According to census data, from 2013-2018, downtown Cleveland was the city’s fastest growing neighborhood with a 48% increase in population, but most of those residents are renters. If they want to buy something downtown, things become more problematic.
The latest statistics from Downtown Cleveland Alliance (DCA) show there are over 8,400 market rental units downtown (some of which like the Lumen and the May Apartments are still in the lease-up phase), but there are less than 500 condos and townhomes available to buy. Home ownership in downtown Cleveland is at 5.1%, whereas comparable downtowns had home ownership rates of nearly 23%, according to a 2018 study.
Veteran realtor Torry McJunkins, founder of “The City Team,” said the demand for “for sale” housing is strong, but the supply is weak. She deals with both downtown renters who are ready to transition to ownership, as well as people who are looking to move there for the first time.
“I have clients who are looking to move into a downtown condo. Some of them are paying rent of 2,000 to 3,000 dollars a month who are ready to buy. They’re hoping to find a one-floor, two bedroom two bath, with parking and I have nothing to show them,” McJunkins said.
McJunkins and other realtors have found that these consumers often abandon their plans for living downtown and find places in Tremont, Detroit Shoreway, or Ohio City.
Cleveland’s lack of available “for sale” housing is driven by a number of factors, ranging from the lingering effects of the 2008 recession, to more stringent demands by banks when financing “for sale” dwellings, to the potential for developers to earn more from building apartments than condos or townhomes.
McJunkins is concerned that very little is being done to address this shortage. In 2019, Knez Homes developed twelve townhome units at The Avenue, selling ten before the Covid-19 pandemic hit, but Phase II is on hold until the pandemic plays out.
DCA marketing director Heather Holmes says the organization has been advocating for the creation of additional for-sale housing options downtown since the release of the 2018 housing market study. Currently, they’re participating in the city of Cleveland’s tax abatement study; advocating for Ohio Senate Bill 39, the Transformational Mixed Use Development tax credit, which could be used for sale housing; and working with developers to convert older, historic market rate housing into condominiums.
Dr. Laurel Beverley, who has lived in a downtown condominium since 2007, said the lack of “for sale” housing comes up frequently in conversation.
“We run into so many people who can’t find units to buy downtown. There seems to be this huge demand to be able to buy, whether its empty nesters who are used to home ownership, there are younger couples who are starting families who want to own a home, and there just aren’t enough properties to purchase on the market,” Beverley said.
An Easy Choice
This is Beverley’s second time living in downtown Cleveland. From 2002-2003 she rented a place while she was completing a fellowship at the Cleveland Clinic. In 2007, she moved back from Boston with her now-husband.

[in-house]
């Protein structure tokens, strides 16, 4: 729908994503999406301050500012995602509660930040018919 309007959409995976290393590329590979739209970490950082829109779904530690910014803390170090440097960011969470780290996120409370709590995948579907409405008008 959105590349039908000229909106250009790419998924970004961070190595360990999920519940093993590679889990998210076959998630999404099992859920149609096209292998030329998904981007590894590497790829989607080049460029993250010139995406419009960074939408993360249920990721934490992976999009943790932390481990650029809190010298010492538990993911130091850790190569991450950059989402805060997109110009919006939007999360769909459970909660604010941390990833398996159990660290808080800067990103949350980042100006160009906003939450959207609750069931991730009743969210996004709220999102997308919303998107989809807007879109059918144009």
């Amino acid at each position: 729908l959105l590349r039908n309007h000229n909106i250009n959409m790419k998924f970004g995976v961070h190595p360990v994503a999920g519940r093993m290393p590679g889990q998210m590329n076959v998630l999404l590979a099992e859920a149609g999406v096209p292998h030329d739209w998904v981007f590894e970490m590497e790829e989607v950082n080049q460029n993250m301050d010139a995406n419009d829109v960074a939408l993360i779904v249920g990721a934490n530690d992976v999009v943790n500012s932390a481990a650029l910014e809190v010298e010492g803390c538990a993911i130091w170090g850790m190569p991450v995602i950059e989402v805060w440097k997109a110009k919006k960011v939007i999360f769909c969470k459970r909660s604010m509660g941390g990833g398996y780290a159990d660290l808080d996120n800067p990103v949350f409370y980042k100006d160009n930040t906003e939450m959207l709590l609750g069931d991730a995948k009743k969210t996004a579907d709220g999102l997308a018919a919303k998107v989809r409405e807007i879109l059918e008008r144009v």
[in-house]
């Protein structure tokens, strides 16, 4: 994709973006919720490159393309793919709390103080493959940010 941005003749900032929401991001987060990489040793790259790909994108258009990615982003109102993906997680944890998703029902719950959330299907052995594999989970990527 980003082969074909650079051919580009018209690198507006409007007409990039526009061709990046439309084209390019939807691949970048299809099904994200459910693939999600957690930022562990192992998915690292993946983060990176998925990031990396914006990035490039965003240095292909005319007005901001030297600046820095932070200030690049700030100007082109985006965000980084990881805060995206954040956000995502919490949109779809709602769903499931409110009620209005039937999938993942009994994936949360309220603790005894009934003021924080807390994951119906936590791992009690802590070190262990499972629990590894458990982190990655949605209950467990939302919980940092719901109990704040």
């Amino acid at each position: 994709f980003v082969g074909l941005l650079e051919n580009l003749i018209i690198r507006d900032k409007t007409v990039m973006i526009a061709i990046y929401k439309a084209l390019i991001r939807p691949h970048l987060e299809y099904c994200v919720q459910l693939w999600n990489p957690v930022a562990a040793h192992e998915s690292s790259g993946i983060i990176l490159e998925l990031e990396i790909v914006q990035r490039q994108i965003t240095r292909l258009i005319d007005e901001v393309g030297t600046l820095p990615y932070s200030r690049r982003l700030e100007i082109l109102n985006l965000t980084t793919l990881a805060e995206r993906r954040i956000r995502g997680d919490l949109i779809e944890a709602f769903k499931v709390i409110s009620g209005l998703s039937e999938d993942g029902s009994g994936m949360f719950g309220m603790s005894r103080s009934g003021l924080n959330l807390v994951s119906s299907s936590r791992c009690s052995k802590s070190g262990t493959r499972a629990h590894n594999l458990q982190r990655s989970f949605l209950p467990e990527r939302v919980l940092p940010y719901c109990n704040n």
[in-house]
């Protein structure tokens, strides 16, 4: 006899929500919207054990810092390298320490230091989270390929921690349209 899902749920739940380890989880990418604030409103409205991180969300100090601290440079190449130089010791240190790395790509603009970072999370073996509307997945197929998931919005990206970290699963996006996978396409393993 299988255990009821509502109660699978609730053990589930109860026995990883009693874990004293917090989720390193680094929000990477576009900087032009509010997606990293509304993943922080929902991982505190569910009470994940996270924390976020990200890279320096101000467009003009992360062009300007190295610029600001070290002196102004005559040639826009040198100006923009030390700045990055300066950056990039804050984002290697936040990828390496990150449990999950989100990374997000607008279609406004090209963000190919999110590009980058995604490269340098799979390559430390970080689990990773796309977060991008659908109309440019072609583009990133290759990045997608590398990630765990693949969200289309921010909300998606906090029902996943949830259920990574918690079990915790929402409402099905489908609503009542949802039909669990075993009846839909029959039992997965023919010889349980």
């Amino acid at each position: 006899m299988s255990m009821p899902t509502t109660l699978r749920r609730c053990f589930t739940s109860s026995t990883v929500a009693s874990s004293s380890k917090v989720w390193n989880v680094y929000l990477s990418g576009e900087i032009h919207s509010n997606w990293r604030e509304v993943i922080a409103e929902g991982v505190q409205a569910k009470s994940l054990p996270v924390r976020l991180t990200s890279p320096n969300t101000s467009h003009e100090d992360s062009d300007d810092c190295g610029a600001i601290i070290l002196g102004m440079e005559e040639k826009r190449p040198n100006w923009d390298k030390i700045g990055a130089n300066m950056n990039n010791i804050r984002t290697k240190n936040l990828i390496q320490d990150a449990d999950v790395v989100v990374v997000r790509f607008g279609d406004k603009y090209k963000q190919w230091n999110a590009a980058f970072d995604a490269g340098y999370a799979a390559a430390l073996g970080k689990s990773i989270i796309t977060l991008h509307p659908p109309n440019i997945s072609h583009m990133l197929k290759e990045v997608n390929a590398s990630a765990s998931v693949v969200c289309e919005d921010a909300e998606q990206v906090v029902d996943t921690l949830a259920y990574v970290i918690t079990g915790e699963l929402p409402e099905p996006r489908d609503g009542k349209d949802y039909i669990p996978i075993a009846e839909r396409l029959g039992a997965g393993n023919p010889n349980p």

For Beverley, the decision of where to live was easy. “I enjoyed living in a city environment with the conveniences it has to offer, so there was no consideration to live anywhere but downtown Cleveland.”
The couple bought in on the pre-build of a unit in the Pinnacle Condominiums where they now make their home with their daughter.
The difference between the downtown she left and the one she moved back to was noticeable.
“I saw a distinct difference on Sundays when the Browns were home versus when they were away was the most obvious thing. With the restaurants and nightlife, you certainly saw a lot of people on weekends, but on a Sunday afternoon or a Tuesday evening, it wasn’t as lively and there weren’t as many amenities downtown. When I came back, you could really see the changes downtown and it has grown so much. There are more people, apartments, grocery stores, and things to do that keep people downtown.”
Being able to enjoy all that downtown living has to offer, while doing most of it on foot is a major appeal to Beverley.
“My husband worked downtown, so pre-Covid he walked to work every day. When we come home for the weekend, the car stays in the garage. We walk to restaurants, or to the Mall, or walk or bike to Ohio City, or the West Side Market. We head over to Voinovich Park, or we take our daughter to the playground behind the Great Lakes Science Center.”
Why the discrepancy?
There are currently 27 condos available downtown with spaces in the Water Street, Pinnacle, Cloak Factory, Joshua Hall, Park, Sincere, Erie, Grand Arcade and American Book Bindery buildings.
Prices range from a 1 bedroom/1 bath, 650 square foot condo in Water Street selling for $119,000, to a 2 bedroom/three bathroom, 2,585 square foot condo in Pinnacle going for $1,659,000.
McJunkins said that the downtown housing market is still suffering the effects of the 2008 recession, which brought housing construction to a halt.
David Sharkey agrees. Sharkey is president of Progressive Urban Real Estate, a company that since 1986 has specialized in bringing together buyers and sellers who are interested in real estate in Cleveland and the inner-ring suburbs.
“Since the recession, banks have wanted to lend to multi-family rentals,” Sharkey said.
Bo Knez, the founder and president of Knez Homes said not it’s only easier to obtain financing to build apartment buildings than “for sale” properties , but there’s more potential to make money.
“I think the apartment pro forma works out very well in Cleveland with the rents that are able to be achieved, it just ‘pencils out’ very well, especially with the tax abatements in hand, and it helps the banks secure long-term financing. To this point, rentals have just been a more lucrative avenue than ‘for sale’ product,” Knez said.
Sharkey added that banks make tougher demands on those developers who want to create “for sale” units.